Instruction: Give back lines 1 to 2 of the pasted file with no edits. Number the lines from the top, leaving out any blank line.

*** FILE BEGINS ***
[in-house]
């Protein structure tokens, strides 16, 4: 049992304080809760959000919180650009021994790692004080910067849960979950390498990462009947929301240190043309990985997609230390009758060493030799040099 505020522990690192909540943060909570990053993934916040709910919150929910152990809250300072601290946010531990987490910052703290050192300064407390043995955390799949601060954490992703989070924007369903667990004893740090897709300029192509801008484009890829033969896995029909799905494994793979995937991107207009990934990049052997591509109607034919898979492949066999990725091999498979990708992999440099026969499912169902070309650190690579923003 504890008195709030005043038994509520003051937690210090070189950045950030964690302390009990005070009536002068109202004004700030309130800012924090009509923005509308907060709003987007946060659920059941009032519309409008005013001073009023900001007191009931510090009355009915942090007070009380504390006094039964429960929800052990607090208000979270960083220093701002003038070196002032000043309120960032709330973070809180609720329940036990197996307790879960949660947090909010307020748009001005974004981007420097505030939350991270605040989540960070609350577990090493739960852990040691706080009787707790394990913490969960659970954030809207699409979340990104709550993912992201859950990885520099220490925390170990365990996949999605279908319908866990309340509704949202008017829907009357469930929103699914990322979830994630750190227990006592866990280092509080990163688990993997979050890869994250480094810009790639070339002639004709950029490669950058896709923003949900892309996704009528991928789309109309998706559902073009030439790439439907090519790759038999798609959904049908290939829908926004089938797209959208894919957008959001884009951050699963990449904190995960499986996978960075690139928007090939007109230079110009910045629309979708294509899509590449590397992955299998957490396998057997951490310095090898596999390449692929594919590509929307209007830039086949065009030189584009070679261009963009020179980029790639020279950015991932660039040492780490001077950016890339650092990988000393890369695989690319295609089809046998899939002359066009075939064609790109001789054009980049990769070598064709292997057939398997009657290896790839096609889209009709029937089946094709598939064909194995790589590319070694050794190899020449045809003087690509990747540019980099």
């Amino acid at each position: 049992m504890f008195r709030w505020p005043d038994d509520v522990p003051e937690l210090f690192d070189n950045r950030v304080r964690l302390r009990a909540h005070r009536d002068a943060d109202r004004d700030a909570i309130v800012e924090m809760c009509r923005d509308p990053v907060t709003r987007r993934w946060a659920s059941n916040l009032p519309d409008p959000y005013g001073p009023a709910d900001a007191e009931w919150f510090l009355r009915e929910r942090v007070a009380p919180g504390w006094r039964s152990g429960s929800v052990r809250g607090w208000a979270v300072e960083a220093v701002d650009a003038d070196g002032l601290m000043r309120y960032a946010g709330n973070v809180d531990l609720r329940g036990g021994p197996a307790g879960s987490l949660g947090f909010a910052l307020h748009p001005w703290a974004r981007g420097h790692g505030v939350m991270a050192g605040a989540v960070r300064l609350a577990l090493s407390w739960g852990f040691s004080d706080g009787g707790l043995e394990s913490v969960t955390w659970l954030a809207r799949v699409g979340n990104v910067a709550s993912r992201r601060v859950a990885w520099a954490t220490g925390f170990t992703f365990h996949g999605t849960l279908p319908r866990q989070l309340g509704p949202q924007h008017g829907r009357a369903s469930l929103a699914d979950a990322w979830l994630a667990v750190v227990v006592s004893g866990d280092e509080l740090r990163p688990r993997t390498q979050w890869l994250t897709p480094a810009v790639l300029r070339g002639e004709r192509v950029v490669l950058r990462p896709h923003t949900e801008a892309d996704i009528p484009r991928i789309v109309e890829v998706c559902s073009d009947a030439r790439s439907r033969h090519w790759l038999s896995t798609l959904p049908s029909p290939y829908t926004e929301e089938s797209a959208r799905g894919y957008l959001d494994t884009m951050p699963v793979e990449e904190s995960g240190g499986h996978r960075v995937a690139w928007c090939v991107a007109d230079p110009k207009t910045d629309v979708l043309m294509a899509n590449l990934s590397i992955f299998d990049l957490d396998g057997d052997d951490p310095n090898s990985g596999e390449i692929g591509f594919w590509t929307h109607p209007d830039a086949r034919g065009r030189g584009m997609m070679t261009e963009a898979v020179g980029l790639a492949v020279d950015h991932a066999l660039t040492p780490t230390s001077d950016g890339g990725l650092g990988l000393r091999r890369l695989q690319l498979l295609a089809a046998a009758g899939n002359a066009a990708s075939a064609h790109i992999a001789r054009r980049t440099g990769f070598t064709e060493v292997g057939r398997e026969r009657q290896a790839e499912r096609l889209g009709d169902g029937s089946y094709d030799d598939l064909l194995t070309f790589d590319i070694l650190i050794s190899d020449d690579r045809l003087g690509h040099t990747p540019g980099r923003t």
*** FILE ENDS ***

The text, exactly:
[in-house]
């Protein structure tokens, strides 16, 4: 049992304080809760959000919180650009021994790692004080910067849960979950390498990462009947929301240190043309990985997609230390009758060493030799040099 505020522990690192909540943060909570990053993934916040709910919150929910152990809250300072601290946010531990987490910052703290050192300064407390043995955390799949601060954490992703989070924007369903667990004893740090897709300029192509801008484009890829033969896995029909799905494994793979995937991107207009990934990049052997591509109607034919898979492949066999990725091999498979990708992999440099026969499912169902070309650190690579923003 504890008195709030005043038994509520003051937690210090070189950045950030964690302390009990005070009536002068109202004004700030309130800012924090009509923005509308907060709003987007946060659920059941009032519309409008005013001073009023900001007191009931510090009355009915942090007070009380504390006094039964429960929800052990607090208000979270960083220093701002003038070196002032000043309120960032709330973070809180609720329940036990197996307790879960949660947090909010307020748009001005974004981007420097505030939350991270605040989540960070609350577990090493739960852990040691706080009787707790394990913490969960659970954030809207699409979340990104709550993912992201859950990885520099220490925390170990365990996949999605279908319908866990309340509704949202008017829907009357469930929103699914990322979830994630750190227990006592866990280092509080990163688990993997979050890869994250480094810009790639070339002639004709950029490669950058896709923003949900892309996704009528991928789309109309998706559902073009030439790439439907090519790759038999798609959904049908290939829908926004089938797209959208894919957008959001884009951050699963990449904190995960499986996978960075690139928007090939007109230079110009910045629309979708294509899509590449590397992955299998957490396998057997951490310095090898596999390449692929594919590509929307209007830039086949065009030189584009070679261009963009020179980029790639020279950015991932660039040492780490001077950016890339650092990988000393890369695989690319295609089809046998899939002359066009075939064609790109001789054009980049990769070598064709292997057939398997009657290896790839096609889209009709029937089946094709598939064909194995790589590319070694050794190899020449045809003087690509990747540019980099």